After the deadliest 48-hour period to date during the coronavirus pandemic, Maryland Governor Larry Hogan today said he’s developing a plan to reopen the state.
Hogan said this week’s data gave reason for optimism despite 47 COVID-19 deaths on Tuesday and 40 on Monday. He said hospital admission rates are stabilizing, and the number of known cases is growing more slowly.
“Everyone would like to know when we’re going to get back to a normal life,” he said. “Fortunately, we are now beginning to see that these initial [social distancing] actions are making a real difference. Our numbers are still rising and we’re still heading up that curve, so we’re not there yet.”
Hogan’s cautious optimism comes as many Republicans, led by President Donald Trump, push to reopen businesses, arguing the lasting damage to the economy by closures and stay-at-home orders outweighs the damage done by a greater number of sick people and lives lost.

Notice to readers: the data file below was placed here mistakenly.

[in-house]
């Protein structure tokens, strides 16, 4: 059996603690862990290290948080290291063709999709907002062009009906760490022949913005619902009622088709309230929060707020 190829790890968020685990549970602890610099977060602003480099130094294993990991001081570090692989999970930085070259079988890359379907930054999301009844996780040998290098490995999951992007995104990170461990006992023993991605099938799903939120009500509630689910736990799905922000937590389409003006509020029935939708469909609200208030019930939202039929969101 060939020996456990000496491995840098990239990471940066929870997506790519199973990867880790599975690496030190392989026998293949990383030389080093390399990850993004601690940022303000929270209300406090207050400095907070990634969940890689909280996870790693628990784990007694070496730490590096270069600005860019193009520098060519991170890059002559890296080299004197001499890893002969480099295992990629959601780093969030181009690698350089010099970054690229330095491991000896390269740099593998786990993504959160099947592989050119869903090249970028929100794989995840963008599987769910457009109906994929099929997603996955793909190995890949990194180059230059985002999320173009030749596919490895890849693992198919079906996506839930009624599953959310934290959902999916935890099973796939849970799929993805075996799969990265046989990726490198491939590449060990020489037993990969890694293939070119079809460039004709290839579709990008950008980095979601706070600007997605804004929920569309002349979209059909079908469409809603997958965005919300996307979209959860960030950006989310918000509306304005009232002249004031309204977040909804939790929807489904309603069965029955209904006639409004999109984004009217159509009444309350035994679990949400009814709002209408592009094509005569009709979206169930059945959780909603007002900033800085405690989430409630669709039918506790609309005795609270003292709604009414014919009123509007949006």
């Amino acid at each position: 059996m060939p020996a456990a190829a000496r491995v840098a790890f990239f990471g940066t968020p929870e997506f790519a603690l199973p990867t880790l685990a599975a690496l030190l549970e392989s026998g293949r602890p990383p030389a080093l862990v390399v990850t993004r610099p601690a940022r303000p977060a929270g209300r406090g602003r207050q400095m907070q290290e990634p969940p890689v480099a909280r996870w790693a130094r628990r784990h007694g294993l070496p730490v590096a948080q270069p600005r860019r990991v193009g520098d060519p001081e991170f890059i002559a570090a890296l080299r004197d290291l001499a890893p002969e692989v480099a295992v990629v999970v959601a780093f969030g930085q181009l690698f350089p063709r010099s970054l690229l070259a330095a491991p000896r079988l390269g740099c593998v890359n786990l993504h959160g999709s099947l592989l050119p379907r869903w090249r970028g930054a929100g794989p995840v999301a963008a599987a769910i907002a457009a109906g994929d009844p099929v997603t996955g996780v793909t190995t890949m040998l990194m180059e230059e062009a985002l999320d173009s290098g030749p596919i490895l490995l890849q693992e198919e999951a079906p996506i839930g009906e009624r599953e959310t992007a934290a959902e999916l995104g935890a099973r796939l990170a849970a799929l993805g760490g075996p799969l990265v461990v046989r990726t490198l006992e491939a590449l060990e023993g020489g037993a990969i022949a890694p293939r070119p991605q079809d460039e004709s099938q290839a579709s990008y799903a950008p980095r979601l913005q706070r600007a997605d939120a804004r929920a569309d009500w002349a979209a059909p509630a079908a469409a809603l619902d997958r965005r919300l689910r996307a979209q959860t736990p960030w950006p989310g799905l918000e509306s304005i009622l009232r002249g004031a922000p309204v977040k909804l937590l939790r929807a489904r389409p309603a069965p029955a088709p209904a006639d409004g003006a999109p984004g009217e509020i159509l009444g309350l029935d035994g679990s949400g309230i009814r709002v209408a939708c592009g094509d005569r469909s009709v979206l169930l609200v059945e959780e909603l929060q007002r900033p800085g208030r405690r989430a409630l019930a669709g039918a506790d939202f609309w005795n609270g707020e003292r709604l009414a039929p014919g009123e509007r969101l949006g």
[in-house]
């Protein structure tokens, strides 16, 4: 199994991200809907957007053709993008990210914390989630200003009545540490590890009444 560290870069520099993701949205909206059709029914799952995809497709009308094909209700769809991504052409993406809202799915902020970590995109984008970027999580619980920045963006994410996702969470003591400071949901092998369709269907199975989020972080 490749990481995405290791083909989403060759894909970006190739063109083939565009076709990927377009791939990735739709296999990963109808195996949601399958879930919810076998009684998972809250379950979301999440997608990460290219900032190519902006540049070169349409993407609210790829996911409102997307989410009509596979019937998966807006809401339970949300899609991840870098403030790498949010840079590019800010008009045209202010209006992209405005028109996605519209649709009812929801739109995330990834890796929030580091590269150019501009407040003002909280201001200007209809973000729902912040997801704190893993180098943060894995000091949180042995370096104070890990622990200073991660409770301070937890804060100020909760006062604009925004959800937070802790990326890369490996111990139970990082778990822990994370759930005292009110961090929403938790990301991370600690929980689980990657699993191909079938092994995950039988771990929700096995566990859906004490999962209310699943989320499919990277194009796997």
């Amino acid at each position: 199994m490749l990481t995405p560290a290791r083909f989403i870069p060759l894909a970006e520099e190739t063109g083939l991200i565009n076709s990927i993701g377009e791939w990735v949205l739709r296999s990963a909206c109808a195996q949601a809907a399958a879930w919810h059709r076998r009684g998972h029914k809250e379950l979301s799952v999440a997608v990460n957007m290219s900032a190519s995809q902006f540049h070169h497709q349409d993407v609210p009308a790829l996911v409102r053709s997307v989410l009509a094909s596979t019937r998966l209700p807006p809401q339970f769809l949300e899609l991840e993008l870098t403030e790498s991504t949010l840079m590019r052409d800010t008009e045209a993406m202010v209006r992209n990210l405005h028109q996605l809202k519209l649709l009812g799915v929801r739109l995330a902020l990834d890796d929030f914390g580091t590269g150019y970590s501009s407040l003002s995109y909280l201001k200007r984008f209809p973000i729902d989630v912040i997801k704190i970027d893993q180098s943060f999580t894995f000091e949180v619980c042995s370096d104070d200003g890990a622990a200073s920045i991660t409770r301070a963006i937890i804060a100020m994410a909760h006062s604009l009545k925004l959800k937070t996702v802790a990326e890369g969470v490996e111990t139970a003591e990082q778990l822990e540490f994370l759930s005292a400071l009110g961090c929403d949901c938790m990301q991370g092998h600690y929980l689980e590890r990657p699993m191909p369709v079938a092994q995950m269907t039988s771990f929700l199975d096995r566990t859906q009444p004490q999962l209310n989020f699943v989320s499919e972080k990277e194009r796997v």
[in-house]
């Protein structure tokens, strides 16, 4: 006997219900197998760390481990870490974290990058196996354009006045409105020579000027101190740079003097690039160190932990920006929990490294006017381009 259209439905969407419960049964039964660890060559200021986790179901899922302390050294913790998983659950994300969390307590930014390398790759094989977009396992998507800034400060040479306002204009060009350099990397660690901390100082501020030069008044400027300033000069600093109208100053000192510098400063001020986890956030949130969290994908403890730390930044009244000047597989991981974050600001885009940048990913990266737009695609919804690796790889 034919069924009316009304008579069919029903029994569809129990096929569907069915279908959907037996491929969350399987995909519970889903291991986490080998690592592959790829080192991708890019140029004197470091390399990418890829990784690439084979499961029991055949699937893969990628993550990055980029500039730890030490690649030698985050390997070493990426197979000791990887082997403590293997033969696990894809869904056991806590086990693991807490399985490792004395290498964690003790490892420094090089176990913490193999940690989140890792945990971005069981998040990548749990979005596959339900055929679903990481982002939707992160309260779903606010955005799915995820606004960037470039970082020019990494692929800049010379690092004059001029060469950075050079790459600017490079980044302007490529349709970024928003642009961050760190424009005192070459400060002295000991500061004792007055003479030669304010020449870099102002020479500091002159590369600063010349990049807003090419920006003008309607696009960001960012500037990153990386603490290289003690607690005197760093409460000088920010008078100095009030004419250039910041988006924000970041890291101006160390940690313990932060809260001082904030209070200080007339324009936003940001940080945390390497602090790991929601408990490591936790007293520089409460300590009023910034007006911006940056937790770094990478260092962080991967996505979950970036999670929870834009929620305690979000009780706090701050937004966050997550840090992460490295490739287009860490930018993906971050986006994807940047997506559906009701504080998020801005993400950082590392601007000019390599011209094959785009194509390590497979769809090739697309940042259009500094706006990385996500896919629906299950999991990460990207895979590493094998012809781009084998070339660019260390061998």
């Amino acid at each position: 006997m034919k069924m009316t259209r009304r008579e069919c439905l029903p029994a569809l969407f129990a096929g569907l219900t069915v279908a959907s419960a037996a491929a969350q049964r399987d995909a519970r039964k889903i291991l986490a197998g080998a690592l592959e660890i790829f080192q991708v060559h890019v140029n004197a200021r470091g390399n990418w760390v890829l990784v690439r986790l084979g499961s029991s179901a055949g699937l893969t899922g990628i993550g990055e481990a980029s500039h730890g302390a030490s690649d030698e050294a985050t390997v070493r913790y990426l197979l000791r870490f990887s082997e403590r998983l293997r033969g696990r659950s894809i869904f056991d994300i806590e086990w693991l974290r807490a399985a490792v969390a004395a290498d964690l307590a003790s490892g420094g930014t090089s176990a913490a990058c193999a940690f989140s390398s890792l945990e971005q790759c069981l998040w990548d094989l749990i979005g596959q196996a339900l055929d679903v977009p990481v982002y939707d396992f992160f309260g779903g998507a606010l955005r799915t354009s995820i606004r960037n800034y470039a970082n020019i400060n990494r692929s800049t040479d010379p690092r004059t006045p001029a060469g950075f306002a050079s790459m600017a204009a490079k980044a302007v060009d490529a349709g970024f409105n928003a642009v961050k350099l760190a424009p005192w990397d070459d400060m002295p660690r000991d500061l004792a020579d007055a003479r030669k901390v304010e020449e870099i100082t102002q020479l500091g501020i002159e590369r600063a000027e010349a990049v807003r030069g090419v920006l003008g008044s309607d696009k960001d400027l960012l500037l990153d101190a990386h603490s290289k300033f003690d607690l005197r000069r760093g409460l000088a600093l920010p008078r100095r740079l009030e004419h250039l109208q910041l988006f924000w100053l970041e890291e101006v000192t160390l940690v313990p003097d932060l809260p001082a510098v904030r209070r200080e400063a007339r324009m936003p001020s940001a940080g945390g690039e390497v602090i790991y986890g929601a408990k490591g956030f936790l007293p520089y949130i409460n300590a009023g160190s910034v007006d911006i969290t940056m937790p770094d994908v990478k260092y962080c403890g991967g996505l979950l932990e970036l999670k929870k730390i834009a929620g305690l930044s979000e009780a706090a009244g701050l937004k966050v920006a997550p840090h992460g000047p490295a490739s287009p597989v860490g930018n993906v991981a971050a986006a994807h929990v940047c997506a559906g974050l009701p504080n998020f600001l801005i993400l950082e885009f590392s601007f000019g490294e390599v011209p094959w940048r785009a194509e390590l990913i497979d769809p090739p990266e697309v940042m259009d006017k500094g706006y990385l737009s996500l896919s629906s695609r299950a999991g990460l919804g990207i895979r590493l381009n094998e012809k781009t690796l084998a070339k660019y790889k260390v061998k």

Hogan, a Republican, said his recovery plan would consist of four “building blocks” – exponentially expanded COVID-19 testing, increased hospital surge capacity, more production of protective equipment, and improved tracing of the contacts of coronavirus carriers.
“I can assure you that those plans will be well thought out, gradual and safe,” he said. “Because if the recovery is not done in a thoughtful and responsible way, it would not only cost lives, but it would deepen the economic crisis, and actually prolong the problems and slow our recovery.”
Maryland today rolled past the 10,000 mark of known COVID-19 cases, according to the Maryland Department of Health. They include 1,060 confirmed cases in Baltimore City and 1,485 in Baltimore County.
Hogan said Maryland is about two weeks behind the curve of infection in New York, the state hardest hit so far by the pandemic.